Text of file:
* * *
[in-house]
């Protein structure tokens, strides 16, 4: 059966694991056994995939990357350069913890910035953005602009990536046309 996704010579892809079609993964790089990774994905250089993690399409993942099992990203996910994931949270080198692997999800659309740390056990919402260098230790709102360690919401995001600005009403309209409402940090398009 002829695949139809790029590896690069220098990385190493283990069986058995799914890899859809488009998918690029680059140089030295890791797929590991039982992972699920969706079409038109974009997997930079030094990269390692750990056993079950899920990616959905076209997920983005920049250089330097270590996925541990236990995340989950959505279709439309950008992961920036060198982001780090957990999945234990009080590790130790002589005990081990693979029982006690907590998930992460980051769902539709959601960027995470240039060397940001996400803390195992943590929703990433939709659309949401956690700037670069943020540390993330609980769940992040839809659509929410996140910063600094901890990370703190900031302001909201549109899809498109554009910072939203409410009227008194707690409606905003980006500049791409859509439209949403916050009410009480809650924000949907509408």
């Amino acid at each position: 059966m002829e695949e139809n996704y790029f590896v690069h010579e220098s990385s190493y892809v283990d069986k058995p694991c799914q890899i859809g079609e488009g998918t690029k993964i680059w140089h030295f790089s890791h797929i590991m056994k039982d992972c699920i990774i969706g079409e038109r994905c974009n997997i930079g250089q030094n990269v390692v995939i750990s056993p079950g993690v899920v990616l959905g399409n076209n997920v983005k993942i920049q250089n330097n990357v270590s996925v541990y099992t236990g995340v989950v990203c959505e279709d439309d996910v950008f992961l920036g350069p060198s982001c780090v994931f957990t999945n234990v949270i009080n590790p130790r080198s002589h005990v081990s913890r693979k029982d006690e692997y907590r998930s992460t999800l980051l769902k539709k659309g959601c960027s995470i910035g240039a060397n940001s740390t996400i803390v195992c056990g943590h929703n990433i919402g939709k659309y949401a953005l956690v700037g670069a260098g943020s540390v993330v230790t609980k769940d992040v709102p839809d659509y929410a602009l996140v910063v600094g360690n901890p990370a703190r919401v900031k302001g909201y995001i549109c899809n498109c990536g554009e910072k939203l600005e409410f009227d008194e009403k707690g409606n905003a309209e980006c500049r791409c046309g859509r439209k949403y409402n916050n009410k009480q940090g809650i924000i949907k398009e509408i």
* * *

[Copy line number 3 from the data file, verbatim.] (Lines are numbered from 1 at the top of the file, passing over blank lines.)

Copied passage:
């Amino acid at each position: 059966m002829e695949e139809n996704y790029f590896v690069h010579e220098s990385s190493y892809v283990d069986k058995p694991c799914q890899i859809g079609e488009g998918t690029k993964i680059w140089h030295f790089s890791h797929i590991m056994k039982d992972c699920i990774i969706g079409e038109r994905c974009n997997i930079g250089q030094n990269v390692v995939i750990s056993p079950g993690v899920v990616l959905g399409n076209n997920v983005k993942i920049q250089n330097n990357v270590s996925v541990y099992t236990g995340v989950v990203c959505e279709d439309d996910v950008f992961l920036g350069p060198s982001c780090v994931f957990t999945n234990v949270i009080n590790p130790r080198s002589h005990v081990s913890r693979k029982d006690e692997y907590r998930s992460t999800l980051l769902k539709k659309g959601c960027s995470i910035g240039a060397n940001s740390t996400i803390v195992c056990g943590h929703n990433i919402g939709k659309y949401a953005l956690v700037g670069a260098g943020s540390v993330v230790t609980k769940d992040v709102p839809d659509y929410a602009l996140v910063v600094g360690n901890p990370a703190r919401v900031k302001g909201y995001i549109c899809n498109c990536g554009e910072k939203l600005e409410f009227d008194e009403k707690g409606n905003a309209e980006c500049r791409c046309g859509r439209k949403y409402n916050n009410k009480q940090g809650i924000i949907k398009e509408i």